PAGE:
In Memory of Aleksey Balabanov

The movies are accompanied by great soundtracks, usually made with minimal budget, yet with dignity,

In an interview given to the british “Sight&Sound” he gave his list of influential films:

  1. Greed, 1924
  2. Stachka (Strike), 1924
  3. Earth, 1930
  4. Brother Yakuza, 2000
  5. Brazil, 1985
  6. Andrei Rublev, 1966

  7. Stalker, 1973
  8. The Knack… and How to Get It, 1965
  9. Barton Fink, 1991
  10. Pulp Fiction, 1994

  • Я тоже хочу – 2012 – Me too / I want it too
  • Кочегар – 2010 – The stoker
  • Морфий – 2008 – Morphin
  • Груз 200 – 2007 – Cargo 200
  • Мне не больно – 2006 – it doesn’t hurt me
  • Жмурки – 2005 – Dead man’s bluff
  • Река – 2002 – River
  • Война – 2002 – War
  • Брат 2 – 2002 – Brother 2
  • Про уродов и людей – 1998 – Of freaks and men
  • Брат – 1997 – Brother

His films- Cargo 200, Stoker & I want it too- are debated on episodes No. 16, 59 and 81 respectively in the great Russian talk show “Private Screening”-“Закрытый Показ”.

I’ve decided to break them into groups of three, except for the case of his ultimate film-

“I want it too”

It is without a doubt one of the best pictures i’ve ever seen, and is righteously the Magnum Opus of Aleksey Oktyabrinovich Balabanov;
who did not disdain from his usual humour and inserted himself as a character- of a dying member of the european presidium of cinematography.

“Brother 1, 2”, “Of freaks and men”

While “freaks and men” is a great example of AB cynicism, his adoring of classic literature, (like we will see in Morphine), and his misanthropic approach,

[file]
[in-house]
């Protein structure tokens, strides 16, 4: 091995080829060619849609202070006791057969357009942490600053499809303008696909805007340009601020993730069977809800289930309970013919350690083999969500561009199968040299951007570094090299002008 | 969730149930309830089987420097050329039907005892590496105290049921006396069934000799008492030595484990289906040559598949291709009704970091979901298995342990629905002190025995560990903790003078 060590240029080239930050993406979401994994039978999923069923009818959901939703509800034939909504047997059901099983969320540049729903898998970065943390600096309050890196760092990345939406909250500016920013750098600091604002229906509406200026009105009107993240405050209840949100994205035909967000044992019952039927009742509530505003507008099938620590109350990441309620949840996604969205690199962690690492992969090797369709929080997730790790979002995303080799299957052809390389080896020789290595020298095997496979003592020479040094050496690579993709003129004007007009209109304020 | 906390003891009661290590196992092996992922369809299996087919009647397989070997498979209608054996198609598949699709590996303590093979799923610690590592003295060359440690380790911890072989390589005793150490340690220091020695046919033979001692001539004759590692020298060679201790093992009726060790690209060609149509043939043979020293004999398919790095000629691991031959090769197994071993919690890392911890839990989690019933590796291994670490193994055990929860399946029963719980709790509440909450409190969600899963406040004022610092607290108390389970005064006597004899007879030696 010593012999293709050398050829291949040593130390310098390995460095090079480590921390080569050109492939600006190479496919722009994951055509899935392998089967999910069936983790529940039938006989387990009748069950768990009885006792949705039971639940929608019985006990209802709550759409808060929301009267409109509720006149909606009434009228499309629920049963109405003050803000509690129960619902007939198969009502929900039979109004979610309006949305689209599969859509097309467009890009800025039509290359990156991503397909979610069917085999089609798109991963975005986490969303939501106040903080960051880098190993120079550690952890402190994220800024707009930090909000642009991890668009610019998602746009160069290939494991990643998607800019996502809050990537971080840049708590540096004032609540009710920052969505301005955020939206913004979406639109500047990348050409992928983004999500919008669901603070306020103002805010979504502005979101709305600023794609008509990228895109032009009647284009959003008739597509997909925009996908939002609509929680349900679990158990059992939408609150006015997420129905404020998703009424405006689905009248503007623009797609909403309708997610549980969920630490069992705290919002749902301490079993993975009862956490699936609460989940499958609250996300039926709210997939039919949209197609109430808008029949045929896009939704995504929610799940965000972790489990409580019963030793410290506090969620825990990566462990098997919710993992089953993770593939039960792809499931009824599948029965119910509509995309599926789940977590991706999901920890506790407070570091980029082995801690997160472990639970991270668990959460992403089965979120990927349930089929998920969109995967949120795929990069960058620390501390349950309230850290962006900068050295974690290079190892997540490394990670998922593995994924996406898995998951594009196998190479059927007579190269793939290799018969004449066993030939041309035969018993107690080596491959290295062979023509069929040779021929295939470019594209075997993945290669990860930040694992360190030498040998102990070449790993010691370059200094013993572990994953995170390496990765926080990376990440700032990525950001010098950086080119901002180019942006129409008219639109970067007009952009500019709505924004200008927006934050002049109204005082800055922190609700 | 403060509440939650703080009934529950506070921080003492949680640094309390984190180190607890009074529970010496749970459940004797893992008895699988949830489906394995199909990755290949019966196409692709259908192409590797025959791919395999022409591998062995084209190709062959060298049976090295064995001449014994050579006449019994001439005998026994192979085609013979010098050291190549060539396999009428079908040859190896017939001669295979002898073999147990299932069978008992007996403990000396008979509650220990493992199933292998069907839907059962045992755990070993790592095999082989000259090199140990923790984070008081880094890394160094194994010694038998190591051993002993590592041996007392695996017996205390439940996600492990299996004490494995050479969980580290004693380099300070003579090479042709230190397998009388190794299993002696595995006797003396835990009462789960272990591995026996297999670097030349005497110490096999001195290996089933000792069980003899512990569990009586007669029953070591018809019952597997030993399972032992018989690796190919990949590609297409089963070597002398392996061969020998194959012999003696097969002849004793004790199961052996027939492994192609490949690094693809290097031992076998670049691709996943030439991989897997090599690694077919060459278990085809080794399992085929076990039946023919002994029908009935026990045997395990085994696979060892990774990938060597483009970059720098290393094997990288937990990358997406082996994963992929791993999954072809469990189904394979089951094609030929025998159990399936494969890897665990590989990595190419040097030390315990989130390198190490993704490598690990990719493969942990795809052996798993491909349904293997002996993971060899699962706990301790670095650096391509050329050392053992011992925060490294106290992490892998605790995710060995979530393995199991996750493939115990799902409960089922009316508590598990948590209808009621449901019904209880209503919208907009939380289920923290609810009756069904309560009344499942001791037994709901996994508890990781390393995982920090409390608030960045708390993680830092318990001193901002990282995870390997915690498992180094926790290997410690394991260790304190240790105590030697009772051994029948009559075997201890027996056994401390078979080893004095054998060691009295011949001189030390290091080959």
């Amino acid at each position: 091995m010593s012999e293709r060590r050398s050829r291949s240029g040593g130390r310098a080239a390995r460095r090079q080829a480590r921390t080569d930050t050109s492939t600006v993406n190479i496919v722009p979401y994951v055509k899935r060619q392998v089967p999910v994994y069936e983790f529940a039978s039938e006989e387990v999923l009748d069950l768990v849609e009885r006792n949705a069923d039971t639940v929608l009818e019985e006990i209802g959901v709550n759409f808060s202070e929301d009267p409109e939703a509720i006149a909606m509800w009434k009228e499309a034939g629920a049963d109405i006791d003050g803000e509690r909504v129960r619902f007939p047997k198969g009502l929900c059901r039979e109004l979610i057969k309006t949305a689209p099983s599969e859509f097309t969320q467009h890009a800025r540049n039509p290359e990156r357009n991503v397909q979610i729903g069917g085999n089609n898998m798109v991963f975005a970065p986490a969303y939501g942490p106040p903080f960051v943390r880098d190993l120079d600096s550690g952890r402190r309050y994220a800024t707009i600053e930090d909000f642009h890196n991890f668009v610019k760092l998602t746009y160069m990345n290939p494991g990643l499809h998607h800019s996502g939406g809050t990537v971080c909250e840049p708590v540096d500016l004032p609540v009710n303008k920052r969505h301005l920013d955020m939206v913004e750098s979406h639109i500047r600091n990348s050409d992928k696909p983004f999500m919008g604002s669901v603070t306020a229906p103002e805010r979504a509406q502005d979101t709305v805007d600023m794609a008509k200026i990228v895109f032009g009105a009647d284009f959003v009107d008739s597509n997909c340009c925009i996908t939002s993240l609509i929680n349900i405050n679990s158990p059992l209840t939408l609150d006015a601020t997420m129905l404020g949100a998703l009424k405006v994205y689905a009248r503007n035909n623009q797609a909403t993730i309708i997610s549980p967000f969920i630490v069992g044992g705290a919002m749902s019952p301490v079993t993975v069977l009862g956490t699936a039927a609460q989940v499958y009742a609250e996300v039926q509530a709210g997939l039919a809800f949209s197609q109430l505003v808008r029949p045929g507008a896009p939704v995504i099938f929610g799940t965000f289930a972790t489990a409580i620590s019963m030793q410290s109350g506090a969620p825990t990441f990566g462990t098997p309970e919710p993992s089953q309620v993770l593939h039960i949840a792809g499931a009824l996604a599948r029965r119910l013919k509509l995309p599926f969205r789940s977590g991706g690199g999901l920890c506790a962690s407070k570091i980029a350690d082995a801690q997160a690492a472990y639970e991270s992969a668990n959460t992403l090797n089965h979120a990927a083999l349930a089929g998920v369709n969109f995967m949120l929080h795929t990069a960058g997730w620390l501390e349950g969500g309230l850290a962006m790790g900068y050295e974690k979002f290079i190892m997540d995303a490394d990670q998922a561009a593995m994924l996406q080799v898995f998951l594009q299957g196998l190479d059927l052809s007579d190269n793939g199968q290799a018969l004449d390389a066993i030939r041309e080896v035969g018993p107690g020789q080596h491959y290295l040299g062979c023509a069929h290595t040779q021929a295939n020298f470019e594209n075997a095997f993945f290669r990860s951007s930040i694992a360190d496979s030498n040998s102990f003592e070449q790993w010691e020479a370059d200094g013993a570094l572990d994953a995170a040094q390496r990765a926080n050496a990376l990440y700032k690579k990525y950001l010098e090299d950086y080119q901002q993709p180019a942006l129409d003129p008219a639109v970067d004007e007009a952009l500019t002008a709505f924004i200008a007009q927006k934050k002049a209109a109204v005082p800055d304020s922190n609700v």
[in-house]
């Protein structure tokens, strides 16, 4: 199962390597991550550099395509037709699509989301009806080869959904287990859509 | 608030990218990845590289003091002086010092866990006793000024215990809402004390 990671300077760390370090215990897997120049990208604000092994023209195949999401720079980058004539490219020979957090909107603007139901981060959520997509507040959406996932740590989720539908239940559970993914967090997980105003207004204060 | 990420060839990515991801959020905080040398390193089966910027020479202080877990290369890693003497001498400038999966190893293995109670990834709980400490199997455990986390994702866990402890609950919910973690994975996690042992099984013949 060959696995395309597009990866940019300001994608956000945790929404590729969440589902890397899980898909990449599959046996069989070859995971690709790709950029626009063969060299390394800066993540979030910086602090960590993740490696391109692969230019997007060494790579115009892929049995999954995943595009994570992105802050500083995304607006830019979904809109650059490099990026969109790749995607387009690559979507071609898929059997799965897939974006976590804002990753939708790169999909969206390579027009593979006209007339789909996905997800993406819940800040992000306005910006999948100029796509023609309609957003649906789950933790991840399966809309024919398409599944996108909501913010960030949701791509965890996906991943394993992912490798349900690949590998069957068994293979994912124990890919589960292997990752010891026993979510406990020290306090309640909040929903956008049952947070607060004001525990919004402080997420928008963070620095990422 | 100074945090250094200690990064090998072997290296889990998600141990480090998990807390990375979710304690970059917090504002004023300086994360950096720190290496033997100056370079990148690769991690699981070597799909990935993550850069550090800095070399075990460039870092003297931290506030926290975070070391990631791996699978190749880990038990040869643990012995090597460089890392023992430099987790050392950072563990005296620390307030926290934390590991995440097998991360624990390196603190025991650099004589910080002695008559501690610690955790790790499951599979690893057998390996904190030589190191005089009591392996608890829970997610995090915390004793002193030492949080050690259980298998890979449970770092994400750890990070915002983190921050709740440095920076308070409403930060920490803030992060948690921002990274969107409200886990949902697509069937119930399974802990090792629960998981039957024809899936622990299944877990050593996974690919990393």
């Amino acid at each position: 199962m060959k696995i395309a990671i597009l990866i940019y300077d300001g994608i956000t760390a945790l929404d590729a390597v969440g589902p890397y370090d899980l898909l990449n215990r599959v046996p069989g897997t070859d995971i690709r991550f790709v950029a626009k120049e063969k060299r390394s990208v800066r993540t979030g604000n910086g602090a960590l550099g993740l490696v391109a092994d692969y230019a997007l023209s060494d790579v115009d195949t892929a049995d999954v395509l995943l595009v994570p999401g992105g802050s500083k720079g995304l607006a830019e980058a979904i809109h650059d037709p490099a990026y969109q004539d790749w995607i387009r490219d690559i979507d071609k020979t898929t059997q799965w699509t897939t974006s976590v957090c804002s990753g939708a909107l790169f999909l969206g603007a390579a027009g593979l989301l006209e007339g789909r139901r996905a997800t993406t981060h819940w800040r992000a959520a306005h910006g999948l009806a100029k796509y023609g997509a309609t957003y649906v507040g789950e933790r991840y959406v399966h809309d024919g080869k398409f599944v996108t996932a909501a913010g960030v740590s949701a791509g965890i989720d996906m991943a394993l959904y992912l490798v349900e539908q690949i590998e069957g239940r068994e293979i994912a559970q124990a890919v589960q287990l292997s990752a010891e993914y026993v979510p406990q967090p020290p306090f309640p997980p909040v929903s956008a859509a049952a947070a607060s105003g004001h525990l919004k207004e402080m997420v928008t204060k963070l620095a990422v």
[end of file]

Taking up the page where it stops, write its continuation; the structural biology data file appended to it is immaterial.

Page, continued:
Brother 1 and 2 are his most notable creations, and much could be said in praise of those masterpieces. having made the most impact on russian society(after it was brought to it’s knees in the perestroika) Along the rising of christianity traditions, both religious and sober minded people alike admired Bodrov most charismatic character of a simple-folk young man who stands by what’s right. and by that made an example to a whole generation of youngsters, whose vast country was again brought into turmoil.

Both are absolute must-watch when you are inquiring into russian cinematography, especially when they are amongst the only good product of the 2000 era.

“War”, “Dead man’s bluff”, “River”

River was never finished, and was only edited into a 50 minute film, after the main actress died in a car crash. Dealing with a colony of lepers in Yakutia (his ancestral origin), River was said to be the Magnum Opus of AB, and even supposed to make the audience recognize in him a world-class master of cinematography.

War, was in my opinion a great job done in portrayal of realities of the Second Chechen war and as an opinion on war itself. It stars Sergei Bodrov jr. In one of his best roles,
yet it was very long and not much interesting.

Zhmurki, Dead man’s bluff, was okay. It was positioned as a comedy movie and perhaps it really is his most “funny” film ever. But AB’s humour is always dark and cynical,

“Cargo 200”, “Morphine”,
“It doesn’t hurt me”, “The stoker”

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